Journal of World Prehistory

, Volume 19, Issue 4, pp 229–279 | Cite as

Prometheus Unbound: Southern Caucasia in Prehistory

  • Adam T. Smith
Original Paper


This paper examines the intellectual traditions and recent advances in the archaeology of the Bronze and Iron Ages of the South Caucasus. The first goal of the paper is to provide an account of the scholarly traditions that have oriented research in the region since the mid-nineteenth century. This discussion provides a detailed case study of an archaeological tradition that arose within the context of Russian and Soviet research—traditions still poorly understood within Western archaeology. Yet archaeology in the South Caucasus was strongly influenced by international research in neighboring southwest Asia, and thus the region’s intellectual currents often diverged from the debates and priorities that predominated in Moscow. The second goal of this paper is to outline the primary issues that orient contemporary work in the region from the Neolithic through the Urartian period. My interest here is both didactic and prognostic. While I am concerned to fairly represent the primary foci of contemporary regional scholarship, I also make an argument for a deeper investigation of the constitution of social life. Such studies are critical to the advancement of archaeology in the South Caucasus over the coming decade.


Bronze Age Iron Age Urartu Caucasus History of archaeology 



Although the errors in this contribution are all mine, whatever I got right is largely thanks to my colleague, Dr. Ruben Badalyan of the Institute of Archaeology and Ethnography in Yerevan. The research that we have conducted under the auspices of Project ArAGATS since 1998 has been a constant source of illumination for me, second only perhaps to the conversations held over cognac after long days in the field. Thanks must also go to Pavel Avetisyan, also of the Institute of Archaeology and Ethnography, who has been both a friend and a walking encyclopedia of regional material culture. Thanks are due to the stalwart students, friends, and colleagues who read through early drafts to provide comments and corrections to key parts of the text, including Gregory Areshian, Alan Greene, Philip Kohl, Maureen Marshall, Madeleine McLeester, Belinda Monahan, Giulio Palumbi, and Karen Rubinson as well as two anonymous reviewers. Special thanks to Lori Khatchadourian for her substantive commentary on increasingly lengthy versions of the text and for patiently thinking through many archaeological issues with me.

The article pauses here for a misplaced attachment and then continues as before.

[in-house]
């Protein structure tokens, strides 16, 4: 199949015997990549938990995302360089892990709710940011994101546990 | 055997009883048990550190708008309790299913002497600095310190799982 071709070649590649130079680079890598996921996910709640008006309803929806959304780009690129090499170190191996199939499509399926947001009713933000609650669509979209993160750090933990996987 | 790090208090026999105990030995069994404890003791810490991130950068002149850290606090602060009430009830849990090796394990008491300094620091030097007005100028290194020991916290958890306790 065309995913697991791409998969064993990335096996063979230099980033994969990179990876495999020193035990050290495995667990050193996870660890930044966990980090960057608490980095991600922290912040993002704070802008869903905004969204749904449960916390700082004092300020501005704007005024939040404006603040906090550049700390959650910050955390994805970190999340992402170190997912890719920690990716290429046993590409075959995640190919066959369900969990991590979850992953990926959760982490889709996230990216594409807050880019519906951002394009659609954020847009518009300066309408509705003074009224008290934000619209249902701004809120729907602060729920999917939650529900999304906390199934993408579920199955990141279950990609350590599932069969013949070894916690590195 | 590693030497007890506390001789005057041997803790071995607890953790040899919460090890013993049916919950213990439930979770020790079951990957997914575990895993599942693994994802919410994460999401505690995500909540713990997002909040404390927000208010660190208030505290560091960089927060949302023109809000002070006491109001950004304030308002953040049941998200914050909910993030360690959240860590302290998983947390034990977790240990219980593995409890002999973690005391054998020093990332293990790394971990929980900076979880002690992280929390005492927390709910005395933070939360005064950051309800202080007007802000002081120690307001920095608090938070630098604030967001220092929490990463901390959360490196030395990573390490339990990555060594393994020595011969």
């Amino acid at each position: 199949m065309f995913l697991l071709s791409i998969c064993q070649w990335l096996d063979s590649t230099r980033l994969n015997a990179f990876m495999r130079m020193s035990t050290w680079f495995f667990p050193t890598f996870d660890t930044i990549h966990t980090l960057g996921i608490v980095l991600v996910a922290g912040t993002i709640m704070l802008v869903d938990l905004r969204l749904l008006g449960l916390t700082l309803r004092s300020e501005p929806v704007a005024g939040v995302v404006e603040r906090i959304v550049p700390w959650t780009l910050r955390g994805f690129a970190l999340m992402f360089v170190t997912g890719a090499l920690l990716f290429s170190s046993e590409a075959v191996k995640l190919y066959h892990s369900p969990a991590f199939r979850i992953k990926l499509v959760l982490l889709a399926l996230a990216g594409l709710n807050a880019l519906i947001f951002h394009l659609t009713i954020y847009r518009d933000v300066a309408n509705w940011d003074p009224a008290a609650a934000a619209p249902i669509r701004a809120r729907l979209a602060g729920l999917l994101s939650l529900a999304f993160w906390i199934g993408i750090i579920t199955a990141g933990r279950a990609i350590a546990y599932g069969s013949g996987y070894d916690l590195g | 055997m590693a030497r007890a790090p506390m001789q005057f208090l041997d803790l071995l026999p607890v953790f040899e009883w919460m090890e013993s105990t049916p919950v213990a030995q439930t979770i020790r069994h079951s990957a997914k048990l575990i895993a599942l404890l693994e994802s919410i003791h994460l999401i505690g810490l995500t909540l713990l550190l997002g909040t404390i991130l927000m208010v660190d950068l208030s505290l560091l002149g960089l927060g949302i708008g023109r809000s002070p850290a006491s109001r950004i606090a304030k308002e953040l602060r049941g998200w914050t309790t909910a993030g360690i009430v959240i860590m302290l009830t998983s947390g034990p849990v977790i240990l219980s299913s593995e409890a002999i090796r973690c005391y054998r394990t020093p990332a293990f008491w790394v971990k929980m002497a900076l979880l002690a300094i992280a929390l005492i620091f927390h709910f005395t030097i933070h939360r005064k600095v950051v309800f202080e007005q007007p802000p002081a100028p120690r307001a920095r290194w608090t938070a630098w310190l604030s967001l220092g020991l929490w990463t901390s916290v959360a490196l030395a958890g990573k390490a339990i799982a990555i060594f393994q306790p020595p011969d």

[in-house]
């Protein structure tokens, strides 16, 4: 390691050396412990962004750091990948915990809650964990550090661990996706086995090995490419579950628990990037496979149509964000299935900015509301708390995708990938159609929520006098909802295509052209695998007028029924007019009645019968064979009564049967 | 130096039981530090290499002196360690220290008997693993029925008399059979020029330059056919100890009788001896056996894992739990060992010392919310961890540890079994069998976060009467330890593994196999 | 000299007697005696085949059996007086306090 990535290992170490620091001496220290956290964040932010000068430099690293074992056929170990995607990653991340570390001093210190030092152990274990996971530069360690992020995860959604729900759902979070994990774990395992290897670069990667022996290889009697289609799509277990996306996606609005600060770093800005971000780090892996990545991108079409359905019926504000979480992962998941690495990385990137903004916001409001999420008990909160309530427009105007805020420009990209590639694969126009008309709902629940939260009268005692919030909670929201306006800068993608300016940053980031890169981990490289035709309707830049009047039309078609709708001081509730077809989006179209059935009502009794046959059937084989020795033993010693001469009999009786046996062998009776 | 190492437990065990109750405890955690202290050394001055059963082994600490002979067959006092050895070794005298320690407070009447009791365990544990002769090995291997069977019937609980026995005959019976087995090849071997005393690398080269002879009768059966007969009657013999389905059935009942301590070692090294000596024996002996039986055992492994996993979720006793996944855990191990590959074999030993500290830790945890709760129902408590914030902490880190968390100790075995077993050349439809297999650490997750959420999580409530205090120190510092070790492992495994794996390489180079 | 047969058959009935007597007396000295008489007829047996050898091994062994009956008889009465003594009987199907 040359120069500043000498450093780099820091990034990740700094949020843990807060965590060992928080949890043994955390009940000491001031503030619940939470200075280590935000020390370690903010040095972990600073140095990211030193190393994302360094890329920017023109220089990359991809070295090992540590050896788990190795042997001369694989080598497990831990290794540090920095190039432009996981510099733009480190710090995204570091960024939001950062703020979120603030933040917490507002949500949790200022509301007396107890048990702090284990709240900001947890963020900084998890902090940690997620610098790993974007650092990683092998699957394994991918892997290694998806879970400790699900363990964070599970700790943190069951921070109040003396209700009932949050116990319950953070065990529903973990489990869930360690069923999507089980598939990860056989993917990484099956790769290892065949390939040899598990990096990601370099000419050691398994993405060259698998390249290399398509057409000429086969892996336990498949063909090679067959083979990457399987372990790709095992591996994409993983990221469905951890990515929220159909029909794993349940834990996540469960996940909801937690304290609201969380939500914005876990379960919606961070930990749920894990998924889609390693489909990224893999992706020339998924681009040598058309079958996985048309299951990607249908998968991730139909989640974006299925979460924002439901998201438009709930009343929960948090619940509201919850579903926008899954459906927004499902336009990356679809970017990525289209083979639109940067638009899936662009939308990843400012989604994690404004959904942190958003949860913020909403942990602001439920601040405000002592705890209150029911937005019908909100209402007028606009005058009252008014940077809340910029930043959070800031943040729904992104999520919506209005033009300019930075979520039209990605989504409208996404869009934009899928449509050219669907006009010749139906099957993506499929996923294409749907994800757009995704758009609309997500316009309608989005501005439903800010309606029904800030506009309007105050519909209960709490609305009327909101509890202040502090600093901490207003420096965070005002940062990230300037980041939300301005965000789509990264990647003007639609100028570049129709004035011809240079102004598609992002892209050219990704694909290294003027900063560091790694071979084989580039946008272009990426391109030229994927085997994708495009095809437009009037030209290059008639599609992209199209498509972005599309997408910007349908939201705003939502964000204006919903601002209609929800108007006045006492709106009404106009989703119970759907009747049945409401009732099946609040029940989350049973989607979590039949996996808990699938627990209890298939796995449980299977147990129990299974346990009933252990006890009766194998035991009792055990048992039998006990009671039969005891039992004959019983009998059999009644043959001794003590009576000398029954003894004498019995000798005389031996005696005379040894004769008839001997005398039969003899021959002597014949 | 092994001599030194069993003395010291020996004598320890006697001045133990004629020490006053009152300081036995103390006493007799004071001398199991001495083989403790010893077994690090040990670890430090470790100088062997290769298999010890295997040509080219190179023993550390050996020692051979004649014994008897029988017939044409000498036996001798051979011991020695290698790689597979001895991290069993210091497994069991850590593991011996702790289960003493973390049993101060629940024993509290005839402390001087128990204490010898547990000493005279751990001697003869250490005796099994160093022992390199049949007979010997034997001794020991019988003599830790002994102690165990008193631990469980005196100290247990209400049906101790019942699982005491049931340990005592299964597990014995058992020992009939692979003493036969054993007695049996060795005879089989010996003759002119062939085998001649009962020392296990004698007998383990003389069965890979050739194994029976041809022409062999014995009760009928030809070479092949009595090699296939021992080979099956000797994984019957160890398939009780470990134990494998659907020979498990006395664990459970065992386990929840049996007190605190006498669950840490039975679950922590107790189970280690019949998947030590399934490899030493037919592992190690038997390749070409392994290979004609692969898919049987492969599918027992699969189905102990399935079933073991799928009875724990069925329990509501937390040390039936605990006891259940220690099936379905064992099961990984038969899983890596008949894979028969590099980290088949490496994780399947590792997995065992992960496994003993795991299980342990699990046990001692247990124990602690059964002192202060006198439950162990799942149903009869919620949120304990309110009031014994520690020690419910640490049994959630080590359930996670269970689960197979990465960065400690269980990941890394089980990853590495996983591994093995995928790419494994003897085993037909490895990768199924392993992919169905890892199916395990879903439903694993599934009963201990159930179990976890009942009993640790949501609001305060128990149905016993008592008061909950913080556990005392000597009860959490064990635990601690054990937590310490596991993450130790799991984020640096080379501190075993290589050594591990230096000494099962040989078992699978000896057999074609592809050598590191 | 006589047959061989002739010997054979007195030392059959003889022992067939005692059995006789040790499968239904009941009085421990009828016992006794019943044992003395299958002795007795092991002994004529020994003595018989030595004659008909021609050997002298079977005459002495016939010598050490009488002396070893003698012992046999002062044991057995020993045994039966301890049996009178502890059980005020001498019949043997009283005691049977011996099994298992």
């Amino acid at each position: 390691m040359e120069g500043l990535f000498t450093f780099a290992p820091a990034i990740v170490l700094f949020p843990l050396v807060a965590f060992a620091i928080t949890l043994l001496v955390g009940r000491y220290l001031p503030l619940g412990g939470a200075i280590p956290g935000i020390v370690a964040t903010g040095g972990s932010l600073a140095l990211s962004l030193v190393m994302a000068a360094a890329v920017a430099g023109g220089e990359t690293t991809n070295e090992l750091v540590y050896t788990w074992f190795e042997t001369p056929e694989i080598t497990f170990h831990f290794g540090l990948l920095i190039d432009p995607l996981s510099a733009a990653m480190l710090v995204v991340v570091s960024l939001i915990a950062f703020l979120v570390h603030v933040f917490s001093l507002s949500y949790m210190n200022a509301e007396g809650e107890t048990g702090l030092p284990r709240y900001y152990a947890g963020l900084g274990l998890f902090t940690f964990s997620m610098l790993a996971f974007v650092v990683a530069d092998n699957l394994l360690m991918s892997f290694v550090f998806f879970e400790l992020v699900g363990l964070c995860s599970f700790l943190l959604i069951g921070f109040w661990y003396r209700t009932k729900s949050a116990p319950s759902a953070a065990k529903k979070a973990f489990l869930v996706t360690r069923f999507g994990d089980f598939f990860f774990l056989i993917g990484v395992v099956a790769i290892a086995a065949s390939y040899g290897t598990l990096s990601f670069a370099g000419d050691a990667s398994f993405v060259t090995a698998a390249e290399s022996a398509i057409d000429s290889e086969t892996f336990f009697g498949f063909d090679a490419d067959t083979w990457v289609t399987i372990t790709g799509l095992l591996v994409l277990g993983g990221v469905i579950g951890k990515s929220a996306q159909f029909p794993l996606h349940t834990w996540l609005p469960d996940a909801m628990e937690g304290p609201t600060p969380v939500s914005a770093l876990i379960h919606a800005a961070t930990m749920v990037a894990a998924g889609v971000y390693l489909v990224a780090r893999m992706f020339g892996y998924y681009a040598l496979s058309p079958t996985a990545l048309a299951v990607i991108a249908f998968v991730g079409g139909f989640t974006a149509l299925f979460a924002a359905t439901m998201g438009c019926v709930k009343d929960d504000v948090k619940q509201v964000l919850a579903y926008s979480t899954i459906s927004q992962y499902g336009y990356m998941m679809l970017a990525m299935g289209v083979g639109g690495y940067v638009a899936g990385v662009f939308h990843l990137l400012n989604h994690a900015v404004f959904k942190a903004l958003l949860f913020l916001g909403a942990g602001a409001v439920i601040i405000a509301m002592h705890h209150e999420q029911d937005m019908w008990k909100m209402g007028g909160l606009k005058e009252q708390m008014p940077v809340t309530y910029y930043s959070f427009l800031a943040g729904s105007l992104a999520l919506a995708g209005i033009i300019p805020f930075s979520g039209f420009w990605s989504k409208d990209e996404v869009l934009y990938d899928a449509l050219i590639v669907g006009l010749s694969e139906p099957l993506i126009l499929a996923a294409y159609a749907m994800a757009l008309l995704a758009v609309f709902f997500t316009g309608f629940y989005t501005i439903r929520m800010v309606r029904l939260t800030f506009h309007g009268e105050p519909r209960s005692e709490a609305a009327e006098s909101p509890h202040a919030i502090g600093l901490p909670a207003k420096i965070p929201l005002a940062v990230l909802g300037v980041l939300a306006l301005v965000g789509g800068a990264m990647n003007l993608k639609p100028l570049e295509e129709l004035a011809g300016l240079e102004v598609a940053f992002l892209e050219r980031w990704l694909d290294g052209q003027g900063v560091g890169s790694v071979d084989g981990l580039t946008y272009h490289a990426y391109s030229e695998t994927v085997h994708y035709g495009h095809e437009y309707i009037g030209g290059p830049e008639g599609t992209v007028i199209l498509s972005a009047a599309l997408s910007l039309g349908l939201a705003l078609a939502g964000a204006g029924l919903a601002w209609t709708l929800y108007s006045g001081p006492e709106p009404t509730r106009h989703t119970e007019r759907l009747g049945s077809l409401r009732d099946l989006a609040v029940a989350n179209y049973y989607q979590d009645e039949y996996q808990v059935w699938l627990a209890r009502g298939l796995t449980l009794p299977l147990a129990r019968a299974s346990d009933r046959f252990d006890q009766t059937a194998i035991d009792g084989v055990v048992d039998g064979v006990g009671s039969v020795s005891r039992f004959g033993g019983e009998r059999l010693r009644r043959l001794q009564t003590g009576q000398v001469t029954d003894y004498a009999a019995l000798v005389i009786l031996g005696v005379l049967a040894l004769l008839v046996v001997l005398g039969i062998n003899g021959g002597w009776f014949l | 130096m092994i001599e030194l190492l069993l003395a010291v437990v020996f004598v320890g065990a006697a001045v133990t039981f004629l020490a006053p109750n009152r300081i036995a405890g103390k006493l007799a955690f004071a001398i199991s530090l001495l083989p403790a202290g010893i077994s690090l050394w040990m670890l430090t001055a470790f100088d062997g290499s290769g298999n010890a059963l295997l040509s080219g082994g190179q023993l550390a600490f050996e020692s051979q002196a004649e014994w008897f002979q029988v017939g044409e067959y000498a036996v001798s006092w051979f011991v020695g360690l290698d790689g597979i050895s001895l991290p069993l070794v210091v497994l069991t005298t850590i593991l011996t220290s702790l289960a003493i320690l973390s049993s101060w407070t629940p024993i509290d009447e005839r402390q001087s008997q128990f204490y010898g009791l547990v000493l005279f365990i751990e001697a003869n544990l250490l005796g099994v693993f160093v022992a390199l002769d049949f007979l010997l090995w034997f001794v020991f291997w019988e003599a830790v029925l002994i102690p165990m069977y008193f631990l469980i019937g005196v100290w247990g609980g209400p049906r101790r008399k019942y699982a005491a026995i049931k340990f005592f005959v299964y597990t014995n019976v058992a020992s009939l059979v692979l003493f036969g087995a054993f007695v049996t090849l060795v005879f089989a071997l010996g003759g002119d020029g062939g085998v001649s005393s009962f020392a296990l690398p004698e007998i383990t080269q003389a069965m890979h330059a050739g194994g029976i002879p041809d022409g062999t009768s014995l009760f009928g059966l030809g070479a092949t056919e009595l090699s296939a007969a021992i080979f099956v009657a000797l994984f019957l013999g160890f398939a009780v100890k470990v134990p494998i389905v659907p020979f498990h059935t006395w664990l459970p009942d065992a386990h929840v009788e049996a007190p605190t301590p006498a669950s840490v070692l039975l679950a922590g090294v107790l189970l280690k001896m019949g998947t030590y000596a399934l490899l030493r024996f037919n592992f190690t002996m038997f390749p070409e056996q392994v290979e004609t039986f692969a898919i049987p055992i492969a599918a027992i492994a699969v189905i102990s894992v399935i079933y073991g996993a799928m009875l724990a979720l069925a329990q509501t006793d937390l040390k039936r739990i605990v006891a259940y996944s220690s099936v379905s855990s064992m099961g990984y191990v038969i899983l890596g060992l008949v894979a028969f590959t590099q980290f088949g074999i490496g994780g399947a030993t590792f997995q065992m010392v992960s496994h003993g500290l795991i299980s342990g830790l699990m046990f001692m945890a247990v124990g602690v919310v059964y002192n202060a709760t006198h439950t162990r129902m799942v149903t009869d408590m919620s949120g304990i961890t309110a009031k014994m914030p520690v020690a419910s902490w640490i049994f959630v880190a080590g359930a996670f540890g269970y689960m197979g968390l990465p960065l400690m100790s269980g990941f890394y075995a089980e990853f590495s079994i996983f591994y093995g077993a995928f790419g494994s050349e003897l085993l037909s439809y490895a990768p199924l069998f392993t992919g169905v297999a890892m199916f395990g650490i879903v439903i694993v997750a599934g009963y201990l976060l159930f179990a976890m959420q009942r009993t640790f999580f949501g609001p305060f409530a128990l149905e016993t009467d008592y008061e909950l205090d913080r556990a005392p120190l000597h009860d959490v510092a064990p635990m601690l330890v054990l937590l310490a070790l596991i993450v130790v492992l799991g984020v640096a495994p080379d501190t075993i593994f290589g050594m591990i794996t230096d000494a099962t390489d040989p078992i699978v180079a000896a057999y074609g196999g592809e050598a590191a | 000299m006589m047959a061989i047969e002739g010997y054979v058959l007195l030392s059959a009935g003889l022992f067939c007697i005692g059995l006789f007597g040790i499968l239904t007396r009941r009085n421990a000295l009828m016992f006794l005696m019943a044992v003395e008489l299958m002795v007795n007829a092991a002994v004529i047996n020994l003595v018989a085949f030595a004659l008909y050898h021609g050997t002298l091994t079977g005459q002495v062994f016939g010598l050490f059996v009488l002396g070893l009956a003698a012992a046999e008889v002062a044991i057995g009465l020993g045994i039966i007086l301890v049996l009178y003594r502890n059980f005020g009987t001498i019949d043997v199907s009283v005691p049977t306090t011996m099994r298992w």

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Authors and Affiliations

  1. 1.Department of AnthropologyUniversity of ChicagoChicagoUSA

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